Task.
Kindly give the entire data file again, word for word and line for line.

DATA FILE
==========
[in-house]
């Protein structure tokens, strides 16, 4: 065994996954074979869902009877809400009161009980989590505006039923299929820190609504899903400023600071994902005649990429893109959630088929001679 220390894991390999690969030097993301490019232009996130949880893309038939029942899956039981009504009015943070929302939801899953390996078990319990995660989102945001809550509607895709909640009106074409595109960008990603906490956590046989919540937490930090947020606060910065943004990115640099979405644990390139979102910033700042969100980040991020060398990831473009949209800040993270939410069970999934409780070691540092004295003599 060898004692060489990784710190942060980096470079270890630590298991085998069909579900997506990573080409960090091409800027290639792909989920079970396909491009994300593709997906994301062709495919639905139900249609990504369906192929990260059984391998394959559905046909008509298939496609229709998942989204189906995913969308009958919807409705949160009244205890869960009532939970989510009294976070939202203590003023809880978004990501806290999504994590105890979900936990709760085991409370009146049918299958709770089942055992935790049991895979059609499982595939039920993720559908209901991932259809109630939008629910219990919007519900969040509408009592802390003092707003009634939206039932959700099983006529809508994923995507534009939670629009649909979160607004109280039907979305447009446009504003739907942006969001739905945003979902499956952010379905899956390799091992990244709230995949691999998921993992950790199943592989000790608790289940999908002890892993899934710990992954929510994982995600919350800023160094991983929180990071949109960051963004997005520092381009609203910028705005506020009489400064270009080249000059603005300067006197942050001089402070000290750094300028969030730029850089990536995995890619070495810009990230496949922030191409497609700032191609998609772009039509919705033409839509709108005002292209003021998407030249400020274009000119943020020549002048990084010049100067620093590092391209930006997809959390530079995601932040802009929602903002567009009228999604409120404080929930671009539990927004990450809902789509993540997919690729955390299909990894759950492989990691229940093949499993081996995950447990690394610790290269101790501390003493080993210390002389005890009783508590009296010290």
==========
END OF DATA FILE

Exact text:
[in-house]
């Protein structure tokens, strides 16, 4: 065994996954074979869902009877809400009161009980989590505006039923299929820190609504899903400023600071994902005649990429893109959630088929001679 220390894991390999690969030097993301490019232009996130949880893309038939029942899956039981009504009015943070929302939801899953390996078990319990995660989102945001809550509607895709909640009106074409595109960008990603906490956590046989919540937490930090947020606060910065943004990115640099979405644990390139979102910033700042969100980040991020060398990831473009949209800040993270939410069970999934409780070691540092004295003599 060898004692060489990784710190942060980096470079270890630590298991085998069909579900997506990573080409960090091409800027290639792909989920079970396909491009994300593709997906994301062709495919639905139900249609990504369906192929990260059984391998394959559905046909008509298939496609229709998942989204189906995913969308009958919807409705949160009244205890869960009532939970989510009294976070939202203590003023809880978004990501806290999504994590105890979900936990709760085991409370009146049918299958709770089942055992935790049991895979059609499982595939039920993720559908209901991932259809109630939008629910219990919007519900969040509408009592802390003092707003009634939206039932959700099983006529809508994923995507534009939670629009649909979160607004109280039907979305447009446009504003739907942006969001739905945003979902499956952010379905899956390799091992990244709230995949691999998921993992950790199943592989000790608790289940999908002890892993899934710990992954929510994982995600919350800023160094991983929180990071949109960051963004997005520092381009609203910028705005506020009489400064270009080249000059603005300067006197942050001089402070000290750094300028969030730029850089990536995995890619070495810009990230496949922030191409497609700032191609998609772009039509919705033409839509709108005002292209003021998407030249400020274009000119943020020549002048990084010049100067620093590092391209930006997809959390530079995601932040802009929602903002567009009228999604409120404080929930671009539990927004990450809902789509993540997919690729955390299909990894759950492989990691229940093949499993081996995950447990690394610790290269101790501390003493080993210390002389005890009783508590009296010290």